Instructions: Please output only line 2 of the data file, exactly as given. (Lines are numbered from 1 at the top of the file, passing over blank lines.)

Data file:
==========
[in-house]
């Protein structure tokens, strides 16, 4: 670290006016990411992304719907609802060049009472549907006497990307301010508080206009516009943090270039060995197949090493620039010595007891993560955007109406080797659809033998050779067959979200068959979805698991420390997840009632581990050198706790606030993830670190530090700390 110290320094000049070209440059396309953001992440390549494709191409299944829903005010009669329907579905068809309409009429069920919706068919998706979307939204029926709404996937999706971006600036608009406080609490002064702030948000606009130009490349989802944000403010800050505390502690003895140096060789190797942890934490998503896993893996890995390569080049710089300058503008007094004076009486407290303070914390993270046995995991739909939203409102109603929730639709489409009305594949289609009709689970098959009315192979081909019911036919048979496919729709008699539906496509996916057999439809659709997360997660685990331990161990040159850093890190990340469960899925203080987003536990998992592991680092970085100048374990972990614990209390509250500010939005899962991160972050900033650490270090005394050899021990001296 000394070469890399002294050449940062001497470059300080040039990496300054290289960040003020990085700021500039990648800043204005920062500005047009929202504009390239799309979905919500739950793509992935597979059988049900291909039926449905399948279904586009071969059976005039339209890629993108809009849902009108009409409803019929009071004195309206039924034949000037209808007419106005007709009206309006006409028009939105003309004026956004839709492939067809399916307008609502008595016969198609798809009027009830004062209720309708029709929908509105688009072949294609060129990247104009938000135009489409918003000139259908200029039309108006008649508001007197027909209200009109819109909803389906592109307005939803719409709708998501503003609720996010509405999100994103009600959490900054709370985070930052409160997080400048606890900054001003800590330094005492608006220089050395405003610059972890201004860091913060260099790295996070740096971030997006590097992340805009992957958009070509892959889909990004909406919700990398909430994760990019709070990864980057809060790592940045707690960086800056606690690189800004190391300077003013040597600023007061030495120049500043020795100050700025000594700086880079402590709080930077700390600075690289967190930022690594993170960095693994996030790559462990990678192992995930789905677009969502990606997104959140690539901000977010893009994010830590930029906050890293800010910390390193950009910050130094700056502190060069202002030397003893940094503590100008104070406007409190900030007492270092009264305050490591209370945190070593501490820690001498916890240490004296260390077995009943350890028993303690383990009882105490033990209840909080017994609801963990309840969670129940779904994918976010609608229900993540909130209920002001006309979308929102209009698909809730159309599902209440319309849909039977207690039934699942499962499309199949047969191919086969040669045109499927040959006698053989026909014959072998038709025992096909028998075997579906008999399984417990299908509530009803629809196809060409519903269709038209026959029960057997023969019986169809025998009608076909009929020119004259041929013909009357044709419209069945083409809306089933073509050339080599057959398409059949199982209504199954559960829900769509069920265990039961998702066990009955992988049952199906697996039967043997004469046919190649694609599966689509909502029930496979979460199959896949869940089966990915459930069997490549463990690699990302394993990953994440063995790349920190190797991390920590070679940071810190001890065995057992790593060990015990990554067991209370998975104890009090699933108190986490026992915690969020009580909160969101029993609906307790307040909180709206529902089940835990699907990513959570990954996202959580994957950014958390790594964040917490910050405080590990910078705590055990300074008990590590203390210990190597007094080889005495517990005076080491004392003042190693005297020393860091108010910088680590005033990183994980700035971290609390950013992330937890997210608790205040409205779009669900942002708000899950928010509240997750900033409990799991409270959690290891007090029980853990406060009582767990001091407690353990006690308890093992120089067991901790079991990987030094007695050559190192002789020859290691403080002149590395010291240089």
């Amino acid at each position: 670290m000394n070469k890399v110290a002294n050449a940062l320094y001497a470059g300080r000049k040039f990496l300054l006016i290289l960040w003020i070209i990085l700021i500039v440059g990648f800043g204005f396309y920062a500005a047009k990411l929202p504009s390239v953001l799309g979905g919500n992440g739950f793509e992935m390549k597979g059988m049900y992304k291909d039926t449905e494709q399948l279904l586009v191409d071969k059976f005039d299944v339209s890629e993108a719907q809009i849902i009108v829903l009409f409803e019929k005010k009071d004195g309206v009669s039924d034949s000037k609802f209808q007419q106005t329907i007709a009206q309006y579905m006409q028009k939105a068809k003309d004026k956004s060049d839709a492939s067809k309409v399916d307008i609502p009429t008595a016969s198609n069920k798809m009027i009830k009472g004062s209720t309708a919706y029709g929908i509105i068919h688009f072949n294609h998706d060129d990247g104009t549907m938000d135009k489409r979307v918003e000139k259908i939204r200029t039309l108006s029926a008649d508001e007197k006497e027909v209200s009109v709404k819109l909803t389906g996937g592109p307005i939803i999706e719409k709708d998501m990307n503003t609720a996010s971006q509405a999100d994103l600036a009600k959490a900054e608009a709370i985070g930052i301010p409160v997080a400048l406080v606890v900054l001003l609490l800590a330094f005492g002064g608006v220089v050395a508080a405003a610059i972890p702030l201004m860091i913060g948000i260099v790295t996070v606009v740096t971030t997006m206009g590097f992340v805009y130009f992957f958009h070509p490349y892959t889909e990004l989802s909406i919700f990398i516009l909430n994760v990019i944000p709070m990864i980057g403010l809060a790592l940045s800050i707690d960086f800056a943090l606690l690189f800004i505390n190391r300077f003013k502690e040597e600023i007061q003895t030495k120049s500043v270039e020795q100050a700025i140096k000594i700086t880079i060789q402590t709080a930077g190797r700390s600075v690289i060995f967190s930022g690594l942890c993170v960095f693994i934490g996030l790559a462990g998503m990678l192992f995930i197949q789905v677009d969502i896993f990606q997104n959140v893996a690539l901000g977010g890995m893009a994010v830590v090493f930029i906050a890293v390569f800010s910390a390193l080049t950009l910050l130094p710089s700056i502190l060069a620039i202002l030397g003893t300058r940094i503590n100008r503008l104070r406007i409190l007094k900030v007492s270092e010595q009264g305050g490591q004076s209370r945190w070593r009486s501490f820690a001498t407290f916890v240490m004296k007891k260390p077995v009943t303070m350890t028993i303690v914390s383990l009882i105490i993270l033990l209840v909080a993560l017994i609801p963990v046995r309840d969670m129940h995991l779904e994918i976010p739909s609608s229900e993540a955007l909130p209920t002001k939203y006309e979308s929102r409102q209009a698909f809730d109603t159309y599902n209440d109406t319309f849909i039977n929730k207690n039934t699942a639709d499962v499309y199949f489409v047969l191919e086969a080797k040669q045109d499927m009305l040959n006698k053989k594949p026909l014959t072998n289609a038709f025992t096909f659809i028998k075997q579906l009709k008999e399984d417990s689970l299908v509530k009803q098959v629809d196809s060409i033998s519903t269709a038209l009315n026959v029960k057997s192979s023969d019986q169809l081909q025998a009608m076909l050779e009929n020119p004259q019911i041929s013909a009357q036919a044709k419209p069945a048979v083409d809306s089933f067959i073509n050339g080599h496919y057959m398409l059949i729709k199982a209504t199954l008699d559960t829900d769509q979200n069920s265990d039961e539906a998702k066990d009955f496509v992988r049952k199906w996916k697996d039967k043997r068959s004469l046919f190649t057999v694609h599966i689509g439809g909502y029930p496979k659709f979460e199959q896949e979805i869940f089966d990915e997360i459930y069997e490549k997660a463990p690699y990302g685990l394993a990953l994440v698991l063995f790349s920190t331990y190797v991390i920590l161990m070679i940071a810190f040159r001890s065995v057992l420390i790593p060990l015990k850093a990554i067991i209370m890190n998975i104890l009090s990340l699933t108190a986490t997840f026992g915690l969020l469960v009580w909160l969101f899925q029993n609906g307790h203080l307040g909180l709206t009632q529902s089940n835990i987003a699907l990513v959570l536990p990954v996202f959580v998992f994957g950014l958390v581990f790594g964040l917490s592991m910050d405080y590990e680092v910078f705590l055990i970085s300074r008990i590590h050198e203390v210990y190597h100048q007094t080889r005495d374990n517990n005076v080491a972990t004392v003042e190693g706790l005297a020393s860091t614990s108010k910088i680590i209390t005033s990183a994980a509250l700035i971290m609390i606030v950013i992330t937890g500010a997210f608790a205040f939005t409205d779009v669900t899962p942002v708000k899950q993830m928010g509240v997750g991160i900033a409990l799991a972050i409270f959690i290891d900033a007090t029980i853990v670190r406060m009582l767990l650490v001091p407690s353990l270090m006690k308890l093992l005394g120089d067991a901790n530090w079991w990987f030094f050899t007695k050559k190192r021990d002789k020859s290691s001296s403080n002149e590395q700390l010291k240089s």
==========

């Protein structure tokens, strides 16, 4: 670290006016990411992304719907609802060049009472549907006497990307301010508080206009516009943090270039060995197949090493620039010595007891993560955007109406080797659809033998050779067959979200068959979805698991420390997840009632581990050198706790606030993830670190530090700390 110290320094000049070209440059396309953001992440390549494709191409299944829903005010009669329907579905068809309409009429069920919706068919998706979307939204029926709404996937999706971006600036608009406080609490002064702030948000606009130009490349989802944000403010800050505390502690003895140096060789190797942890934490998503896993893996890995390569080049710089300058503008007094004076009486407290303070914390993270046995995991739909939203409102109603929730639709489409009305594949289609009709689970098959009315192979081909019911036919048979496919729709008699539906496509996916057999439809659709997360997660685990331990161990040159850093890190990340469960899925203080987003536990998992592991680092970085100048374990972990614990209390509250500010939005899962991160972050900033650490270090005394050899021990001296 000394070469890399002294050449940062001497470059300080040039990496300054290289960040003020990085700021500039990648800043204005920062500005047009929202504009390239799309979905919500739950793509992935597979059988049900291909039926449905399948279904586009071969059976005039339209890629993108809009849902009108009409409803019929009071004195309206039924034949000037209808007419106005007709009206309006006409028009939105003309004026956004839709492939067809399916307008609502008595016969198609798809009027009830004062209720309708029709929908509105688009072949294609060129990247104009938000135009489409918003000139259908200029039309108006008649508001007197027909209200009109819109909803389906592109307005939803719409709708998501503003609720996010509405999100994103009600959490900054709370985070930052409160997080400048606890900054001003800590330094005492608006220089050395405003610059972890201004860091913060260099790295996070740096971030997006590097992340805009992957958009070509892959889909990004909406919700990398909430994760990019709070990864980057809060790592940045707690960086800056606690690189800004190391300077003013040597600023007061030495120049500043020795100050700025000594700086880079402590709080930077700390600075690289967190930022690594993170960095693994996030790559462990990678192992995930789905677009969502990606997104959140690539901000977010893009994010830590930029906050890293800010910390390193950009910050130094700056502190060069202002030397003893940094503590100008104070406007409190900030007492270092009264305050490591209370945190070593501490820690001498916890240490004296260390077995009943350890028993303690383990009882105490033990209840909080017994609801963990309840969670129940779904994918976010609608229900993540909130209920002001006309979308929102209009698909809730159309599902209440319309849909039977207690039934699942499962499309199949047969191919086969040669045109499927040959006698053989026909014959072998038709025992096909028998075997579906008999399984417990299908509530009803629809196809060409519903269709038209026959029960057997023969019986169809025998009608076909009929020119004259041929013909009357044709419209069945083409809306089933073509050339080599057959398409059949199982209504199954559960829900769509069920265990039961998702066990009955992988049952199906697996039967043997004469046919190649694609599966689509909502029930496979979460199959896949869940089966990915459930069997490549463990690699990302394993990953994440063995790349920190190797991390920590070679940071810190001890065995057992790593060990015990990554067991209370998975104890009090699933108190986490026992915690969020009580909160969101029993609906307790307040909180709206529902089940835990699907990513959570990954996202959580994957950014958390790594964040917490910050405080590990910078705590055990300074008990590590203390210990190597007094080889005495517990005076080491004392003042190693005297020393860091108010910088680590005033990183994980700035971290609390950013992330937890997210608790205040409205779009669900942002708000899950928010509240997750900033409990799991409270959690290891007090029980853990406060009582767990001091407690353990006690308890093992120089067991901790079991990987030094007695050559190192002789020859290691403080002149590395010291240089």